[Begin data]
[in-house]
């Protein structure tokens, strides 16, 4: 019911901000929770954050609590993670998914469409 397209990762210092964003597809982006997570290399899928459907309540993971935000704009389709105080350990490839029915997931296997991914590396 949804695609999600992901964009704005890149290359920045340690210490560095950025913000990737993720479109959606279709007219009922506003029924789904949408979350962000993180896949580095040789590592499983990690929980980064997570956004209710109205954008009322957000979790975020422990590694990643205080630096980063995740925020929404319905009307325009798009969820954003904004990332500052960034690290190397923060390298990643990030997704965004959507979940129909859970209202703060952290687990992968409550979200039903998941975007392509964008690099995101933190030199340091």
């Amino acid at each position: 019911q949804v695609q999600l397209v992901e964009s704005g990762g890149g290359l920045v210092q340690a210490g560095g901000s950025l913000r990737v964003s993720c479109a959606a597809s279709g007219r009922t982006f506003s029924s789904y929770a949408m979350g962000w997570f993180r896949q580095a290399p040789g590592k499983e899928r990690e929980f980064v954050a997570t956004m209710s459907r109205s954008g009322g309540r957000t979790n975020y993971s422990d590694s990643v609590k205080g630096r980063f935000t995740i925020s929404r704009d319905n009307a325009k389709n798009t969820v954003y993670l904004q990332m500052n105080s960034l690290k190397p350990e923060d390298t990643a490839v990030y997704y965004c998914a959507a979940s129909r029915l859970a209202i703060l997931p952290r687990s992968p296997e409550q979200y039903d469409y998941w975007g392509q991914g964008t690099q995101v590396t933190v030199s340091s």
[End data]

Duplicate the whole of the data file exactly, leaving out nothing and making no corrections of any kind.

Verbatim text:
[in-house]
């Protein structure tokens, strides 16, 4: 019911901000929770954050609590993670998914469409 397209990762210092964003597809982006997570290399899928459907309540993971935000704009389709105080350990490839029915997931296997991914590396 949804695609999600992901964009704005890149290359920045340690210490560095950025913000990737993720479109959606279709007219009922506003029924789904949408979350962000993180896949580095040789590592499983990690929980980064997570956004209710109205954008009322957000979790975020422990590694990643205080630096980063995740925020929404319905009307325009798009969820954003904004990332500052960034690290190397923060390298990643990030997704965004959507979940129909859970209202703060952290687990992968409550979200039903998941975007392509964008690099995101933190030199340091």
């Amino acid at each position: 019911q949804v695609q999600l397209v992901e964009s704005g990762g890149g290359l920045v210092q340690a210490g560095g901000s950025l913000r990737v964003s993720c479109a959606a597809s279709g007219r009922t982006f506003s029924s789904y929770a949408m979350g962000w997570f993180r896949q580095a290399p040789g590592k499983e899928r990690e929980f980064v954050a997570t956004m209710s459907r109205s954008g009322g309540r957000t979790n975020y993971s422990d590694s990643v609590k205080g630096r980063f935000t995740i925020s929404r704009d319905n009307a325009k389709n798009t969820v954003y993670l904004q990332m500052n105080s960034l690290k190397p350990e923060d390298t990643a490839v990030y997704y965004c998914a959507a979940s129909r029915l859970a209202i703060l997931p952290r687990s992968p296997e409550q979200y039903d469409y998941w975007g392509q991914g964008t690099q995101v590396t933190v030199s340091s």